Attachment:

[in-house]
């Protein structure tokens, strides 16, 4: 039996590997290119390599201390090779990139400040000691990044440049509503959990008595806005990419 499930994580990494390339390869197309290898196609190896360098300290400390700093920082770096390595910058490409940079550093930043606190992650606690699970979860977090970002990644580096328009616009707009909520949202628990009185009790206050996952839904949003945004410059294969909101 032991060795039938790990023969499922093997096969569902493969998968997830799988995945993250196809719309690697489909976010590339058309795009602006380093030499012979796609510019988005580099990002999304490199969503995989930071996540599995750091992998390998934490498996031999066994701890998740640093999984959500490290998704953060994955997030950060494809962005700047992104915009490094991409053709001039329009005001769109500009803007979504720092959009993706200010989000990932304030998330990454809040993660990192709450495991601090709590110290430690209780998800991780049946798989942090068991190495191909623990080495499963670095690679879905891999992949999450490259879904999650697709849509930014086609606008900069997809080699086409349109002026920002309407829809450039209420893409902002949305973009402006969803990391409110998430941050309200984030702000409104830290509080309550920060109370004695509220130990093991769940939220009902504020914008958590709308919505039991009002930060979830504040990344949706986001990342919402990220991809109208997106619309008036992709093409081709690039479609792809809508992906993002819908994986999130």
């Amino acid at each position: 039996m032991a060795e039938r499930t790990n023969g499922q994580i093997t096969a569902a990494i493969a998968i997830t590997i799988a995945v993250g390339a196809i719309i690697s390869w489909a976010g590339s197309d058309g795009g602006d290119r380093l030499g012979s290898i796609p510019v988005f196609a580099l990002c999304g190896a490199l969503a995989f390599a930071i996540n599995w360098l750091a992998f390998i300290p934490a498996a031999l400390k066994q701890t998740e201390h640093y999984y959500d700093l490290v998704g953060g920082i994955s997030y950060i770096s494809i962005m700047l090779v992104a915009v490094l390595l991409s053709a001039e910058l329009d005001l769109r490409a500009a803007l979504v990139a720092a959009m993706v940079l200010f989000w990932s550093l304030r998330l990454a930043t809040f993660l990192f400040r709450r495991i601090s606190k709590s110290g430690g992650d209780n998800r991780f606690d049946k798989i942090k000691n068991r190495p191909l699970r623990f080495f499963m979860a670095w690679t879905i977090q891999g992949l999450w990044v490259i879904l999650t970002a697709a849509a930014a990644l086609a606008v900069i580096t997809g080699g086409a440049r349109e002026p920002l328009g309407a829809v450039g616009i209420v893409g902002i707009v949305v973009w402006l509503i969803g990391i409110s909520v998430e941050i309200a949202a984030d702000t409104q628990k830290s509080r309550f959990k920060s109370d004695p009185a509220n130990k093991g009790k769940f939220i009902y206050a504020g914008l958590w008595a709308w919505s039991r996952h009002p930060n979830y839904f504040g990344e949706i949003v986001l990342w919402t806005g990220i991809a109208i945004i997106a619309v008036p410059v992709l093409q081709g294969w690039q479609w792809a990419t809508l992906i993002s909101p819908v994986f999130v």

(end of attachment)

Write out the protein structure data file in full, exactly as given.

[in-house]
């Protein structure tokens, strides 16, 4: 039996590997290119390599201390090779990139400040000691990044440049509503959990008595806005990419 499930994580990494390339390869197309290898196609190896360098300290400390700093920082770096390595910058490409940079550093930043606190992650606690699970979860977090970002990644580096328009616009707009909520949202628990009185009790206050996952839904949003945004410059294969909101 032991060795039938790990023969499922093997096969569902493969998968997830799988995945993250196809719309690697489909976010590339058309795009602006380093030499012979796609510019988005580099990002999304490199969503995989930071996540599995750091992998390998934490498996031999066994701890998740640093999984959500490290998704953060994955997030950060494809962005700047992104915009490094991409053709001039329009005001769109500009803007979504720092959009993706200010989000990932304030998330990454809040993660990192709450495991601090709590110290430690209780998800991780049946798989942090068991190495191909623990080495499963670095690679879905891999992949999450490259879904999650697709849509930014086609606008900069997809080699086409349109002026920002309407829809450039209420893409902002949305973009402006969803990391409110998430941050309200984030702000409104830290509080309550920060109370004695509220130990093991769940939220009902504020914008958590709308919505039991009002930060979830504040990344949706986001990342919402990220991809109208997106619309008036992709093409081709690039479609792809809508992906993002819908994986999130």
């Amino acid at each position: 039996m032991a060795e039938r499930t790990n023969g499922q994580i093997t096969a569902a990494i493969a998968i997830t590997i799988a995945v993250g390339a196809i719309i690697s390869w489909a976010g590339s197309d058309g795009g602006d290119r380093l030499g012979s290898i796609p510019v988005f196609a580099l990002c999304g190896a490199l969503a995989f390599a930071i996540n599995w360098l750091a992998f390998i300290p934490a498996a031999l400390k066994q701890t998740e201390h640093y999984y959500d700093l490290v998704g953060g920082i994955s997030y950060i770096s494809i962005m700047l090779v992104a915009v490094l390595l991409s053709a001039e910058l329009d005001l769109r490409a500009a803007l979504v990139a720092a959009m993706v940079l200010f989000w990932s550093l304030r998330l990454a930043t809040f993660l990192f400040r709450r495991i601090s606190k709590s110290g430690g992650d209780n998800r991780f606690d049946k798989i942090k000691n068991r190495p191909l699970r623990f080495f499963m979860a670095w690679t879905i977090q891999g992949l999450w990044v490259i879904l999650t970002a697709a849509a930014a990644l086609a606008v900069i580096t997809g080699g086409a440049r349109e002026p920002l328009g309407a829809v450039g616009i209420v893409g902002i707009v949305v973009w402006l509503i969803g990391i409110s909520v998430e941050i309200a949202a984030d702000t409104q628990k830290s509080r309550f959990k920060s109370d004695p009185a509220n130990k093991g009790k769940f939220i009902y206050a504020g914008l958590w008595a709308w919505s039991r996952h009002p930060n979830y839904f504040g990344e949706i949003v986001l990342w919402t806005g990220i991809a109208i945004i997106a619309v008036p410059v992709l093409q081709g294969w690039q479609w792809a990419t809508l992906i993002s909101p819908v994986f999130v």